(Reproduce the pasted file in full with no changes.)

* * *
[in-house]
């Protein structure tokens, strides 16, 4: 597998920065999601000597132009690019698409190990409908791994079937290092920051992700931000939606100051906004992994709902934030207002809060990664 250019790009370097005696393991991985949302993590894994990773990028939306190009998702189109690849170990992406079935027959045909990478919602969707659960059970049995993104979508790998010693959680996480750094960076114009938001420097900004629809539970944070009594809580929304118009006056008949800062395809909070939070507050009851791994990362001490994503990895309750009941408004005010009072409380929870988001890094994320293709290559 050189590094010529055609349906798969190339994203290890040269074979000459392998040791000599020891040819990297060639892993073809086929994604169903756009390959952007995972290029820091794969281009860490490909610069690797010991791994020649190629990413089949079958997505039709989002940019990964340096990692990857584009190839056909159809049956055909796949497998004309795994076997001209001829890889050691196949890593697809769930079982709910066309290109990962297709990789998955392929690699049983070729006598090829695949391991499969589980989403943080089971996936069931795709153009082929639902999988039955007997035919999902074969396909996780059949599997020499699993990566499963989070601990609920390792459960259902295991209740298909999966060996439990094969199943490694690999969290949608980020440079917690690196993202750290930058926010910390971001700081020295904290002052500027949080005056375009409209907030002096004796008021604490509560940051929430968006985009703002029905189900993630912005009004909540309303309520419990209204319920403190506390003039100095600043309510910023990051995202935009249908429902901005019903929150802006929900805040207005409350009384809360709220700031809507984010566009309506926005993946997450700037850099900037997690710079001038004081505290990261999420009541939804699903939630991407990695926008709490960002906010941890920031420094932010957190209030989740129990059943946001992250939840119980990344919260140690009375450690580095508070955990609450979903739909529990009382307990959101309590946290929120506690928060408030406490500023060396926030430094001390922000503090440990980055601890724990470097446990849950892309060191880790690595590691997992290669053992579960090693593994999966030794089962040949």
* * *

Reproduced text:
[in-house]
């Protein structure tokens, strides 16, 4: 597998920065999601000597132009690019698409190990409908791994079937290092920051992700931000939606100051906004992994709902934030207002809060990664 250019790009370097005696393991991985949302993590894994990773990028939306190009998702189109690849170990992406079935027959045909990478919602969707659960059970049995993104979508790998010693959680996480750094960076114009938001420097900004629809539970944070009594809580929304118009006056008949800062395809909070939070507050009851791994990362001490994503990895309750009941408004005010009072409380929870988001890094994320293709290559 050189590094010529055609349906798969190339994203290890040269074979000459392998040791000599020891040819990297060639892993073809086929994604169903756009390959952007995972290029820091794969281009860490490909610069690797010991791994020649190629990413089949079958997505039709989002940019990964340096990692990857584009190839056909159809049956055909796949497998004309795994076997001209001829890889050691196949890593697809769930079982709910066309290109990962297709990789998955392929690699049983070729006598090829695949391991499969589980989403943080089971996936069931795709153009082929639902999988039955007997035919999902074969396909996780059949599997020499699993990566499963989070601990609920390792459960259902295991209740298909999966060996439990094969199943490694690999969290949608980020440079917690690196993202750290930058926010910390971001700081020295904290002052500027949080005056375009409209907030002096004796008021604490509560940051929430968006985009703002029905189900993630912005009004909540309303309520419990209204319920403190506390003039100095600043309510910023990051995202935009249908429902901005019903929150802006929900805040207005409350009384809360709220700031809507984010566009309506926005993946997450700037850099900037997690710079001038004081505290990261999420009541939804699903939630991407990695926008709490960002906010941890920031420094932010957190209030989740129990059943946001992250939840119980990344919260140690009375450690580095508070955990609450979903739909529990009382307990959101309590946290929120506690928060408030406490500023060396926030430094001390922000503090440990980055601890724990470097446990849950892309060191880790690595590691997992290669053992579960090693593994999966030794089962040949």